“The risk is even higher in conflict-affected countries where Women for Women International works. Violence against women also undermines efforts to eradicate poverty and promote inclusive, sustainable development.

“To end violence, including sexual violence in conflict, we must challenge the harmful, unwritten norms that tolerate these abuses. We will only achieve this by promoting gender equality and women’s empowerment.”

Pregnant then Screwed

“We want a society where care is valued and in which pregnant women and mothers in all their diversity are enabled to fulfill their potential.”

Jess Southgate, head of policy at Agenda Alliance

Far from being an afterthought, at Agenda Alliance we believe International Women’s Day must mean that women and girls who face life’s most complex challenges, like poverty; abuse; substance misuse and mental ill-health, go to the top of the list for support and life-changing policy decisions. 

This means: 

  • prioritising better women and girl’s mental health support which is widely available and specially adapted in terms of gender, trauma, age and culture;
  • stop sending too many women and girls to prison to avoid unnecessary criminalisation. Focus on solutions like women’s community centres;
  • stop resorting to school exclusions, particularly for Black, Asian and minoritised girls. When things go wrong, girls must get help promptly. 

On this global day of all days, it’s a timely reminder that discrimination in all its forms must be stamped out, to truly improve the lives of women and girls. It starts with doing no more harm.

Maria Caulfield, minister for women, Conservative MP for Lewes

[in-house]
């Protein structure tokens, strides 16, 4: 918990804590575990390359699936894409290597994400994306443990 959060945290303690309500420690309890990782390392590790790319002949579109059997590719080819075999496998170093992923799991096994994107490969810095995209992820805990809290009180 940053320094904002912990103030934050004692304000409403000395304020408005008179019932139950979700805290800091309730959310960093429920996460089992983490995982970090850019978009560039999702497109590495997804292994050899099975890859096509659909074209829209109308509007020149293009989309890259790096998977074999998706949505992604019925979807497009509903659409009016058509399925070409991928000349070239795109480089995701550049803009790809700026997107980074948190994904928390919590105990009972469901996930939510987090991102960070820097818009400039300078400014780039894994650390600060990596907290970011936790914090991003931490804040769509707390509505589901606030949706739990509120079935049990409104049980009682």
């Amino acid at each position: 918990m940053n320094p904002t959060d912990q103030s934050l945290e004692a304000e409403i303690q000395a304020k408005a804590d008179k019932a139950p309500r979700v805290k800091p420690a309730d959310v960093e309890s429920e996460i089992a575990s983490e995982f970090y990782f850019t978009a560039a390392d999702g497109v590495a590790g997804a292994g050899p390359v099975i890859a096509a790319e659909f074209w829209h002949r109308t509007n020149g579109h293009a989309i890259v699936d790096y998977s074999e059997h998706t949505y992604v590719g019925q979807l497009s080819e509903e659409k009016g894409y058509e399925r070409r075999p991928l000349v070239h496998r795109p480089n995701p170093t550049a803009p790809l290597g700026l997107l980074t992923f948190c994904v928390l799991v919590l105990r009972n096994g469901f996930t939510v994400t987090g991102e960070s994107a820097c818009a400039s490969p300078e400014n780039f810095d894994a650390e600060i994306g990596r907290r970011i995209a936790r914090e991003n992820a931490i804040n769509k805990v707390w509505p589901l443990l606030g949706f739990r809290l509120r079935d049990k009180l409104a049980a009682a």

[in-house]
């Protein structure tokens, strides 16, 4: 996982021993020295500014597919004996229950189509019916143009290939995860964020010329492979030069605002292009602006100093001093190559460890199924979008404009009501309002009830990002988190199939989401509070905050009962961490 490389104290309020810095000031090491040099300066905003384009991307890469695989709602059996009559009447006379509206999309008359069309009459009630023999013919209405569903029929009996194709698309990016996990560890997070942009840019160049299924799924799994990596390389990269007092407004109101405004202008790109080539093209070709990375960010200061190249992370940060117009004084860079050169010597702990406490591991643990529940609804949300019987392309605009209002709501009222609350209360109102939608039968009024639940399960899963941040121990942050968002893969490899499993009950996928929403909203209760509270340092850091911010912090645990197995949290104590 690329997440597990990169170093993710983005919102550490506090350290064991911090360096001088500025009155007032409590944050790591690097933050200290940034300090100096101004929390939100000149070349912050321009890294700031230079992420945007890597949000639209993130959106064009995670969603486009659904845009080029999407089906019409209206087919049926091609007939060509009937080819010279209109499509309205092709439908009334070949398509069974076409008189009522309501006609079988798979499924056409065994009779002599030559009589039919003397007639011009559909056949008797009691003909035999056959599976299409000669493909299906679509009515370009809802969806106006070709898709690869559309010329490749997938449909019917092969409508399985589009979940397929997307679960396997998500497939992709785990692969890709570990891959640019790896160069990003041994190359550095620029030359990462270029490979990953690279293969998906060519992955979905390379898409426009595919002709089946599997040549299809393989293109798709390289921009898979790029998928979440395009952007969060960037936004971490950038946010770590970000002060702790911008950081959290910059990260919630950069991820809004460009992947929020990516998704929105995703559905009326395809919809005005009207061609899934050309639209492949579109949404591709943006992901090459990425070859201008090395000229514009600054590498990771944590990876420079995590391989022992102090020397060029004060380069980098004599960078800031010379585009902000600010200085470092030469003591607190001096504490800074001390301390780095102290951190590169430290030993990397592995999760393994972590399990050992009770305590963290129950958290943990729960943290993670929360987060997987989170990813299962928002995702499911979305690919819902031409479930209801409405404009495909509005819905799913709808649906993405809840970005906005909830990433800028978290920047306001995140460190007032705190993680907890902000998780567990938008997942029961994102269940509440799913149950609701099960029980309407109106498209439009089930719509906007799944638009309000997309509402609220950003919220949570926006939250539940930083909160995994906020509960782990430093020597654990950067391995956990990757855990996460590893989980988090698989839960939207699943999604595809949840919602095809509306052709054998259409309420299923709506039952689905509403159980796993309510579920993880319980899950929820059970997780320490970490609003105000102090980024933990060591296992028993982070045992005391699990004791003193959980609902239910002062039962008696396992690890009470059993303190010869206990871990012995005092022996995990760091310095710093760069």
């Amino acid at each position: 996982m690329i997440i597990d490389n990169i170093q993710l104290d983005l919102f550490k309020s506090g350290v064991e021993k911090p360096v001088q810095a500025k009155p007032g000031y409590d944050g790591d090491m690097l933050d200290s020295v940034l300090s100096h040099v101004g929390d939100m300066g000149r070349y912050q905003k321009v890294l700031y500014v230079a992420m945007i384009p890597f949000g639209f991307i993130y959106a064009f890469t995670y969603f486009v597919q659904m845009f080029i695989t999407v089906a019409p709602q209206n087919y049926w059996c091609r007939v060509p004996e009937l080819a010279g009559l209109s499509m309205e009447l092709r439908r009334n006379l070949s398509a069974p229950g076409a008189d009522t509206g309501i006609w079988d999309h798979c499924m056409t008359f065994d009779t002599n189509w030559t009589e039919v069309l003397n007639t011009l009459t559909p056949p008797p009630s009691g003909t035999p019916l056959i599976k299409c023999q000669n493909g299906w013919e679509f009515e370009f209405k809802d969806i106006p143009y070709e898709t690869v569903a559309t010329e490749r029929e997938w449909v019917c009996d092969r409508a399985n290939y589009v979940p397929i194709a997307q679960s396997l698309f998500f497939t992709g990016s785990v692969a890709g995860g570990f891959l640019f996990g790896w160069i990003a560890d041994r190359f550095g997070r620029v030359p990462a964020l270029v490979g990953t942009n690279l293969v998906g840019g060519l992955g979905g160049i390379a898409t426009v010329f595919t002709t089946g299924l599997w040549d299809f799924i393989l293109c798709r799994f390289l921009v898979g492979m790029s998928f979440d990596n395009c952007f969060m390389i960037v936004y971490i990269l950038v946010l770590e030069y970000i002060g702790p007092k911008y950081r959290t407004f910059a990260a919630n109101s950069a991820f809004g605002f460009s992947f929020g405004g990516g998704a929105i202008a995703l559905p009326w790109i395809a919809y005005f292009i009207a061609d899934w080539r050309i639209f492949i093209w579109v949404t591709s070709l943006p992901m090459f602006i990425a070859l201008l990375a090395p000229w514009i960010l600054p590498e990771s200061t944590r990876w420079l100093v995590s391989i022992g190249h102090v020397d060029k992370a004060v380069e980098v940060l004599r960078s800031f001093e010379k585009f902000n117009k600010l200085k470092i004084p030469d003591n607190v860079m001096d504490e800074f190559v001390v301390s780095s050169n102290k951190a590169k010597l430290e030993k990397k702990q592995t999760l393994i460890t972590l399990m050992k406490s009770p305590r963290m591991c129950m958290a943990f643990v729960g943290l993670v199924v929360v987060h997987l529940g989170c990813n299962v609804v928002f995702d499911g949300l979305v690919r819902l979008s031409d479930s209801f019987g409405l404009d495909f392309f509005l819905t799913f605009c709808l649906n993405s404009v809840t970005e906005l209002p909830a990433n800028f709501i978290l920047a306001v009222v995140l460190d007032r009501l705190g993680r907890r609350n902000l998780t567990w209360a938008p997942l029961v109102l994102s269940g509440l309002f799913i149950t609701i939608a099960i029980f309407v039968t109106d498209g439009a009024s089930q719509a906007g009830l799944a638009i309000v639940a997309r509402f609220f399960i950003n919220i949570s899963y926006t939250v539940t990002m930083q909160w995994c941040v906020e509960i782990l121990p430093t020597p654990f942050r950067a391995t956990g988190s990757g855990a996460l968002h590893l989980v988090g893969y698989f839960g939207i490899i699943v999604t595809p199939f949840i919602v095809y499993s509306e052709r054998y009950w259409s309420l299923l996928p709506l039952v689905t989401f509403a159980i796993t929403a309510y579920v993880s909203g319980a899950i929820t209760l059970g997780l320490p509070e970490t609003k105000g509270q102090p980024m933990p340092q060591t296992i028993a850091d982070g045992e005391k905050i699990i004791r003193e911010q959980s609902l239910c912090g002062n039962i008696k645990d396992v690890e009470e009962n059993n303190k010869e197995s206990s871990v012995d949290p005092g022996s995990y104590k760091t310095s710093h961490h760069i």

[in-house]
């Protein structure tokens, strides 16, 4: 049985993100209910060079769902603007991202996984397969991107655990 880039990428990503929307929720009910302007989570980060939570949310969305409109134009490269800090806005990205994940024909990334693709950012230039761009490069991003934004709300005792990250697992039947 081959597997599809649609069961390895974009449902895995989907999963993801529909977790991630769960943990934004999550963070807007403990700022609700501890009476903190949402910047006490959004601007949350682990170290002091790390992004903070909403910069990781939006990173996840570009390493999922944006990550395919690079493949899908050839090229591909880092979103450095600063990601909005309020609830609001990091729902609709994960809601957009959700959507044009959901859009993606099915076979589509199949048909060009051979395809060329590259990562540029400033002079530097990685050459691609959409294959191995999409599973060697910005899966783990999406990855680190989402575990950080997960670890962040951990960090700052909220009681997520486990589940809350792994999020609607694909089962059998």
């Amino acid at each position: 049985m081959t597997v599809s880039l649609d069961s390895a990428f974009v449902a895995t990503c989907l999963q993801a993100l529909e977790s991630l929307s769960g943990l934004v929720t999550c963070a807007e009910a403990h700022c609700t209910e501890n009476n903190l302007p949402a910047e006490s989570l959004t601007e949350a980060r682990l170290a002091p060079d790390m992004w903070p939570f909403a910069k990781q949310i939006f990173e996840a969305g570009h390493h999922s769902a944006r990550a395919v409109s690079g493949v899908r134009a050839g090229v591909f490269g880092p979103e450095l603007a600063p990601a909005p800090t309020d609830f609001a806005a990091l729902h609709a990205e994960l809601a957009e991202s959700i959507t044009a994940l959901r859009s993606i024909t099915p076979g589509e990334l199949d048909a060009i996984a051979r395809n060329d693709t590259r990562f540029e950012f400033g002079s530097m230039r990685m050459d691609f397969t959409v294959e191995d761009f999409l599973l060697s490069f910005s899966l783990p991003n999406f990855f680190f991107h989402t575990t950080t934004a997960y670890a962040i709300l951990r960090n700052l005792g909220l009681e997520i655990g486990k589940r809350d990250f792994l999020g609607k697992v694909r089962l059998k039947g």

“I want to see women thriving in the workplace, where I’m determined to increase female representation in emerging sectors.

“That is why we are helping women back into work into science, technology, engineering and maths based roles.

“We know that there are 75,000 people – the majority of which are women – who previously worked in STEM and are economically inactive due to caring responsibilities. 

“Our STEM Recharge initiative can help them back into these sectors with support such as personalised employability coaching and sector-specific refresh training. 

“This makes good business sense, and I hope employers will embrace the initiative.”

Anneliese Dodds, shadow secretary of state for women and equalities, Labour MP for Oxford East

“Labour’s priority is to tackle the scandalous epidemic of violence against women and girls.

“Keir Starmer prosecuted rapists and sex offenders as head of the Crown Prosecution Service and I know how important it is to him to put victims first.  

“We will end the postcode lottery and awful delays facing victims of rape by bringing in specialist rape courts to prioritise these cases and ensure justice is served, tackle domestic abuse by putting experts in the 999 control rooms of every police force in the country, and implement tougher sentences for rape.”

Nadia Whittome, Labour MP for Nottingham East

“International Women’s Day has its roots in working class women fighting for the vote, greater rights and better conditions. It’s a reminder of all that the women’s movement has achieved, but also a chance to demand the further change we still need.

“This International Women’s Day, I want to see a commitment from employers and the government to stamp out low pay. Women are disproportionately paid below the Real Living Wage, making them particularly vulnerable to the cost of living crisis. We need a £15 an hour minimum wage.”

Women's march in Sweden with protest sign that says The Future is Female, a primary message for equality during International Women's Day.